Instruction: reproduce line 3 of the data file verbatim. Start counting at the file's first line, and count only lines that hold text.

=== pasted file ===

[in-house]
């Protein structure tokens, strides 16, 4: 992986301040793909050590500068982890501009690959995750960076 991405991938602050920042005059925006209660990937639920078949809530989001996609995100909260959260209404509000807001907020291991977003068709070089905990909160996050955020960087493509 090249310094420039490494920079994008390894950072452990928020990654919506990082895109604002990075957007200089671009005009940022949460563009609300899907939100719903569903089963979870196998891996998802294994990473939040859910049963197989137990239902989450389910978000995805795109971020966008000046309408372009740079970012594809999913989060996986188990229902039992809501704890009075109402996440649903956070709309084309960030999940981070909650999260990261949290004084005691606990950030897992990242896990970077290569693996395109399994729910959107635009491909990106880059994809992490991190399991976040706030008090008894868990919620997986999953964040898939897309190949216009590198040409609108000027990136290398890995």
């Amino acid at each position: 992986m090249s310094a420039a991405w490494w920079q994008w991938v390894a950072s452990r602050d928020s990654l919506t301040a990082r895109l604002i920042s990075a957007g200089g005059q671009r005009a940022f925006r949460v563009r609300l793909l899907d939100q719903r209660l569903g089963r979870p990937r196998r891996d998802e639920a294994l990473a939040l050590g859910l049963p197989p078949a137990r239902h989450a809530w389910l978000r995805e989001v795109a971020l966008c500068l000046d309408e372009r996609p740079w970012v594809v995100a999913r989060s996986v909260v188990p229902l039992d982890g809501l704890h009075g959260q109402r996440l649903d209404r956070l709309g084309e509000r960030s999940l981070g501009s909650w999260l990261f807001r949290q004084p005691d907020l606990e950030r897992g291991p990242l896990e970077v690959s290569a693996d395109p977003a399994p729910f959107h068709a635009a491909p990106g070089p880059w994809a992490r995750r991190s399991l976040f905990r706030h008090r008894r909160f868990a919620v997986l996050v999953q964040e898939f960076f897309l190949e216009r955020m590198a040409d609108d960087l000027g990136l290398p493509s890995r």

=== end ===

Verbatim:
């Amino acid at each position: 992986m090249s310094a420039a991405w490494w920079q994008w991938v390894a950072s452990r602050d928020s990654l919506t301040a990082r895109l604002i920042s990075a957007g200089g005059q671009r005009a940022f925006r949460v563009r609300l793909l899907d939100q719903r209660l569903g089963r979870p990937r196998r891996d998802e639920a294994l990473a939040l050590g859910l049963p197989p078949a137990r239902h989450a809530w389910l978000r995805e989001v795109a971020l966008c500068l000046d309408e372009r996609p740079w970012v594809v995100a999913r989060s996986v909260v188990p229902l039992d982890g809501l704890h009075g959260q109402r996440l649903d209404r956070l709309g084309e509000r960030s999940l981070g501009s909650w999260l990261f807001r949290q004084p005691d907020l606990e950030r897992g291991p990242l896990e970077v690959s290569a693996d395109p977003a399994p729910f959107h068709a635009a491909p990106g070089p880059w994809a992490r995750r991190s399991l976040f905990r706030h008090r008894r909160f868990a919620v997986l996050v999953q964040e898939f960076f897309l190949e216009r955020m590198a040409d609108d960087l000027g990136l290398p493509s890995r």